Public pressure is intensifying this week on the Wellesley School Department to oust food service provider Chartwells and to start an open dialogue with residents about the recent problems in the business office and food service departments.
Former cafeteria workers have taken to the streets to gather names for a petition to get the school department not to renew its one-year contract with Chartwells, and a group of Wellesley parents has started a Facebook page to demand public information sessions with the school committee and administration.
“It feels like there’s a level of incompetence here, and a lack of accountability that’s extremely frustrating,” said Wellesley parent Paul Baier, who started the Facebook page, called ConcernedParentsofWellesley. “I don’t feel like there’s a lot of information coming out, or accountability when things do happen.”
Franny Campbell, who was a cafeteria worker for 17 years until the school department brought in Chartwells, and who is now spearheading the petition effort along with several former co-workers, said that awareness is spreading that the problems in the school department run deep, and aren’t going to go away if townspeople stay silent.
“Parents should be more aware of what’s going on,” she said. “They’re waking up to it because we are making them aware of it.”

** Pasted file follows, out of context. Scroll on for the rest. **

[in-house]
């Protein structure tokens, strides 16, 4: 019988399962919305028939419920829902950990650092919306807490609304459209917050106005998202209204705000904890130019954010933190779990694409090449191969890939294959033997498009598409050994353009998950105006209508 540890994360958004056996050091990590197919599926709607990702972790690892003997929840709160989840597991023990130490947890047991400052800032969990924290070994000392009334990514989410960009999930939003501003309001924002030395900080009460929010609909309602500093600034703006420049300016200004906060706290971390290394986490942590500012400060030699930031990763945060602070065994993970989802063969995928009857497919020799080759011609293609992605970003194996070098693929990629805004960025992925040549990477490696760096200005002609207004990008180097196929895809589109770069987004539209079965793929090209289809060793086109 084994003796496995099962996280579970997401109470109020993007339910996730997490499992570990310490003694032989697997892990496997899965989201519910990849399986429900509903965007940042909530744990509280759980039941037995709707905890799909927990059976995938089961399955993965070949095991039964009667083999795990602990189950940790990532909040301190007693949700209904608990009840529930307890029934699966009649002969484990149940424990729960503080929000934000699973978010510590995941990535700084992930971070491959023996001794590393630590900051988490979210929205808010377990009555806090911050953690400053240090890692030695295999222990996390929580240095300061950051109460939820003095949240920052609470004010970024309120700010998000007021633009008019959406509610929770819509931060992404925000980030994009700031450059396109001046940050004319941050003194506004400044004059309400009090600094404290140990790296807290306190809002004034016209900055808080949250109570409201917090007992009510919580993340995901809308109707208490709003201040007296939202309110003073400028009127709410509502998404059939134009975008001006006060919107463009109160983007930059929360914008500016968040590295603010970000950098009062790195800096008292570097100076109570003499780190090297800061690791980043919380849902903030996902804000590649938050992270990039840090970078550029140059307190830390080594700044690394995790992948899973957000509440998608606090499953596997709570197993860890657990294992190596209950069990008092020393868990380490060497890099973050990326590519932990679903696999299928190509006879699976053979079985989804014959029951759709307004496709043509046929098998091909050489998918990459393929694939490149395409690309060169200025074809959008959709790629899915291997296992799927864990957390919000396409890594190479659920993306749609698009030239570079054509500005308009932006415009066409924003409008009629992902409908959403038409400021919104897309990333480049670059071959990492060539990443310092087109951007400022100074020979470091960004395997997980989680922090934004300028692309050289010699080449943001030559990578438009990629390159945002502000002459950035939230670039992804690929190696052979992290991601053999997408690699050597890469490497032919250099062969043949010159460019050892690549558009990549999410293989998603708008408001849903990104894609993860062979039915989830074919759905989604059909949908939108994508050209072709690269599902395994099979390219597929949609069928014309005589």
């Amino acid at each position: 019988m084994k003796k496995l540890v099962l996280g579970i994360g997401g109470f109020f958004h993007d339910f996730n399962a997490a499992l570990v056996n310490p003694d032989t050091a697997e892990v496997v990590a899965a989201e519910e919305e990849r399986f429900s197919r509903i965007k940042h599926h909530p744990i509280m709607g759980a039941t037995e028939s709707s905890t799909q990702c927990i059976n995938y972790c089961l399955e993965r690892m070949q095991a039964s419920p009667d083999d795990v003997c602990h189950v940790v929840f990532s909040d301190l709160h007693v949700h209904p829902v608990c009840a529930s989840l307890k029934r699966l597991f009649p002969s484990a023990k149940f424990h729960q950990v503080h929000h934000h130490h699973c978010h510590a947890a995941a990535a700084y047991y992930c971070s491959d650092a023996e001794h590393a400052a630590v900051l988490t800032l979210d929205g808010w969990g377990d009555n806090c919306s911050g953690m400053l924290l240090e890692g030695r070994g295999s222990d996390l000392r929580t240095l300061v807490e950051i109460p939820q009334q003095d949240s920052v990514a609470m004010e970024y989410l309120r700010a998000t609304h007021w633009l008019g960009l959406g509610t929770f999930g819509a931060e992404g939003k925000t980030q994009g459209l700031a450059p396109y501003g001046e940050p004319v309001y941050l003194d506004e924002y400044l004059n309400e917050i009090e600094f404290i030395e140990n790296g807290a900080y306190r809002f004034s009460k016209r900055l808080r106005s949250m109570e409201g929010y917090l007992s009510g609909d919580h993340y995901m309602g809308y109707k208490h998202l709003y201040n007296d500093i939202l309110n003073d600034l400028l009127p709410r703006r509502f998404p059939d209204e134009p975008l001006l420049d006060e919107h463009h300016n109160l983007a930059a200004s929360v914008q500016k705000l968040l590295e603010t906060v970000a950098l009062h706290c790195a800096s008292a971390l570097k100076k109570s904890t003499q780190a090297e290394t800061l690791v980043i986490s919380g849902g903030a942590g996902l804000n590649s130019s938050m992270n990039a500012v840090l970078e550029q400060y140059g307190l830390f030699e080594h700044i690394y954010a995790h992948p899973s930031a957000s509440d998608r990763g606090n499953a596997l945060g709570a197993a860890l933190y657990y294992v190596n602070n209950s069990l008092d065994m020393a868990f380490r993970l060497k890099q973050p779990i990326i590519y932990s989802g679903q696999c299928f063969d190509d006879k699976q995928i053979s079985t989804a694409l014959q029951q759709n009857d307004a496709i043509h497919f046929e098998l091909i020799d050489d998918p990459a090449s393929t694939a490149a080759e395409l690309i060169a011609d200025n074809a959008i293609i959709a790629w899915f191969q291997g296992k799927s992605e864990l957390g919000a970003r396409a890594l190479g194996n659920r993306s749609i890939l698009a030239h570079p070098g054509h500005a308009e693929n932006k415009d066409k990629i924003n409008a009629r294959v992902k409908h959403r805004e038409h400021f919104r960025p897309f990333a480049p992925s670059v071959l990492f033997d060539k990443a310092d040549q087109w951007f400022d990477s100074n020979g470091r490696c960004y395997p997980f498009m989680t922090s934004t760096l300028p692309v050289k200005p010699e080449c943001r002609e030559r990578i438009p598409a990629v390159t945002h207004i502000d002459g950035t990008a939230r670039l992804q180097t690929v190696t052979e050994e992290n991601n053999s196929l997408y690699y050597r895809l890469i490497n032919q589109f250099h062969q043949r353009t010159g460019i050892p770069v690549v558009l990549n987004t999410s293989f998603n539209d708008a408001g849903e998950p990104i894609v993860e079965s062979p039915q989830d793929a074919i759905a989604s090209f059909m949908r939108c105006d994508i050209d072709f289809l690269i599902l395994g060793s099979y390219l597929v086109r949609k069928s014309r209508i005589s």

In the first two hours that Campbell a former co-worker, Lisa Paquette, were collecting signatures, Campbell said she got nearly 100 Wellesley residents to sign.
“The more we expose them, they have to do something,” she said of the school department and school committee. “They look like they’re hiding behind each other, they’re taking us for fools.”
School Committee Chair Suzy Littlefield said that she welcomed input from concerned citizens, and that the school committee always takes questions and criticisms from the public seriously.
Littlefield said that the school committee is trying hard to respond to residents’ inquiries, but that they are trying to keep their sights on the long-term good of the community, and can’t always answer every question right away.
“Issues are sometimes more complex than they appear,” she said. “Often, we’ve been advised by council not to speak on matters.”
The school department has been under fire since last spring, when it was discovered that the business office had failed to collect about $169,000 worth of school lunch debt. An audit triggered by the discovery and released this fall turned up sloppy accounting practices in the business office. No misappropriation was uncovered.
Superintendent Bella Wong resigned as school superintendent on Nov. 10, effective at the end of the school year, citing “ongoing public concern over school operational protocols” that had undermined her capacity to advocate effectively for the district. Business manager Ruth Quinn Berdell went on voluntary paid administrative leave a little more than a week later. An interim business manager started last week.
The school department has faced heavy scrutiny for health violations in the Chartwells cafeterias, including a rodent infestation in the middle and high schools that has been a problem all fall, according to Wong.
The food service department directed calls through the business office, the business office directed calls through the superintendent’s office, and Wong has not yet returned calls today.
Eric A. Pimental, Regional Vice President for Chartwells School Dining Services, Northeast Region, defended Charwells in a statement, saying that “many of the challenges facing the district were a result of documented pre-existing circumstances and conditions, and we have worked in concert with the school district and outside consultants to remedy them.”